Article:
Once again the monthly jobs report from the Australian Bureau of Statistics has shown an ability to confuse and upset thinking about the Australian economy. It’s been a trend we have seen, off and on, for much of the past three or four years, with big swings in the occasional month and then the complete surprise. And, once again, the seasonally adjusted data is very different to the story from the “trend” figures which try to smooth out the volatility of the monthly figures.

Put the September report, released late this morning, in the complete surprise basket. The seasonally adjusted data is a mass of contradictions.

Unemployment jumped sharply (by 0.3%) to 5.4%, which will create big headlines and bad news for the federal government. But the smarter journalists will look closer at clear signs the report is much stronger than the headline rise in the jobless rate would indicate.

The trend figures give us a little more clarity: the unemployment rate is steady at 5.3% in the month, employment is down, unemployment up, the participation rate is steady (at 65.2%) and there’s been a fall in the number of hours worked in the month. In short September was much like August and most months this year on a trend basis — weak to sluggish growth, but not a collapse in job creation, as some more gloomy forecasters have been writing.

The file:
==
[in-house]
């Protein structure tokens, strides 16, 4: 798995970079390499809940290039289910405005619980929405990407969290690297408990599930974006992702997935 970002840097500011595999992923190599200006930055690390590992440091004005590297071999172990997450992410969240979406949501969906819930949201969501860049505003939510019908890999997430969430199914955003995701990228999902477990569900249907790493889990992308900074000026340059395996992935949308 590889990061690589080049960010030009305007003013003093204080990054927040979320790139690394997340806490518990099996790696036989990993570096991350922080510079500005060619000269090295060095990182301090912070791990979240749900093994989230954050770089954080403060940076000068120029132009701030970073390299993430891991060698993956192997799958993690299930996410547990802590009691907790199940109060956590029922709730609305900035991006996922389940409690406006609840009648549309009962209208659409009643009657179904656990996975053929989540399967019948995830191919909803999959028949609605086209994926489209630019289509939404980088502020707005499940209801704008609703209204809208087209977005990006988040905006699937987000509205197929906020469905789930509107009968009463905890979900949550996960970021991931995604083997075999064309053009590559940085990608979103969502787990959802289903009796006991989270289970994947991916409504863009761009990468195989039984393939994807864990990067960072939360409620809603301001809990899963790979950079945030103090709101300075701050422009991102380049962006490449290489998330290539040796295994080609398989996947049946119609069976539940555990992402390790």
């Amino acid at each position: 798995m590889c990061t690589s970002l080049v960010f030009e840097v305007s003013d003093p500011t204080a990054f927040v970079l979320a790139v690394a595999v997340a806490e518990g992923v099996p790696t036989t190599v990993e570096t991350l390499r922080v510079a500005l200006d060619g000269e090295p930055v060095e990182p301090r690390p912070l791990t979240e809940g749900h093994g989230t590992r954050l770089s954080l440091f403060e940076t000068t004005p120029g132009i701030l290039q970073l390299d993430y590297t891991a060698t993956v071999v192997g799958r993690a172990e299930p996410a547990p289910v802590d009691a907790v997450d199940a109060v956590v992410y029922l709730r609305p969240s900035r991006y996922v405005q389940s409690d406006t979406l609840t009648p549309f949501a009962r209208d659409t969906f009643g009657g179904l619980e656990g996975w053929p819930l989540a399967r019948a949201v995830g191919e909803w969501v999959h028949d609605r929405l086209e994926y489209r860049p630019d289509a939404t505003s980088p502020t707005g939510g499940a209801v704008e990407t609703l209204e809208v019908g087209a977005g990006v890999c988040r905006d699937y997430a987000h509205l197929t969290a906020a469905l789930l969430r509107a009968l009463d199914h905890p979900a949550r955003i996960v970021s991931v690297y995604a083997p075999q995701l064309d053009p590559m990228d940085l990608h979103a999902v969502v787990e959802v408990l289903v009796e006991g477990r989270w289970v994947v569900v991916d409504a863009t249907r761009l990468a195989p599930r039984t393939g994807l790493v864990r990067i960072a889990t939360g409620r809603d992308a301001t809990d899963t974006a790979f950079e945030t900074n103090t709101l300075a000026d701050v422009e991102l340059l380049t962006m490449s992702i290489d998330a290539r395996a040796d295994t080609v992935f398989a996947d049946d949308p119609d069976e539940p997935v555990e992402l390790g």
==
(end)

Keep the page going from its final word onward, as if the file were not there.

Overall, the seasonally adjusted figures show the jobless rate rose because more people are looking for work, a reversal of the situation we have seen on several occasions this year where there has been a contraction in the number of people looking for work, which prompted a fall in the jobless rate. A 0.2% rise in the participation rate to 65.2% (seasonally adjusted) is another sign of the greater confidence. On top of that the jobs machine that is the Australian economy created far more new jobs last month than most analysts had forecast, even the odd optimist.

The ABS reported there was a rise of 14,500 (to 11,512 million) in the number of people employed last month: “The increase in employment was driven by increased full-time employment, up 32,100 people to 8,107,000, and was offset by decreased part-time employment, down 17,700 people to 3,404,900. The increase in employment was driven by increased female full-time employment, up 32,100 to 2,876,300.”

There was also a 38,800 increase in the number of people unemployed (to 662,700) in September. The fall in part-time jobs and rise in full-time employment is usually seen as being upbeat because it could be that more employers are turning part-time work into full-time gigs because of rising demand or more confidence.

Analysts had forecast (via an AAP survey) a rise in the jobless rate to 5.2% from 5.1%, and a rise of just 5000 in the number of new jobs.

Another positive sign was a rise in the aggregate hours worked in September of 7.6 million hours to 1,627.5 million hours. But remember the trend data had the number of hours worked falling to 1.621.1 million hours — so all up, the monthly figures confuse us, again, the trend data shows an economy bumbling along, with some momentum, and a bit of underlying strength that won’t lay down and die.

Peter Fray

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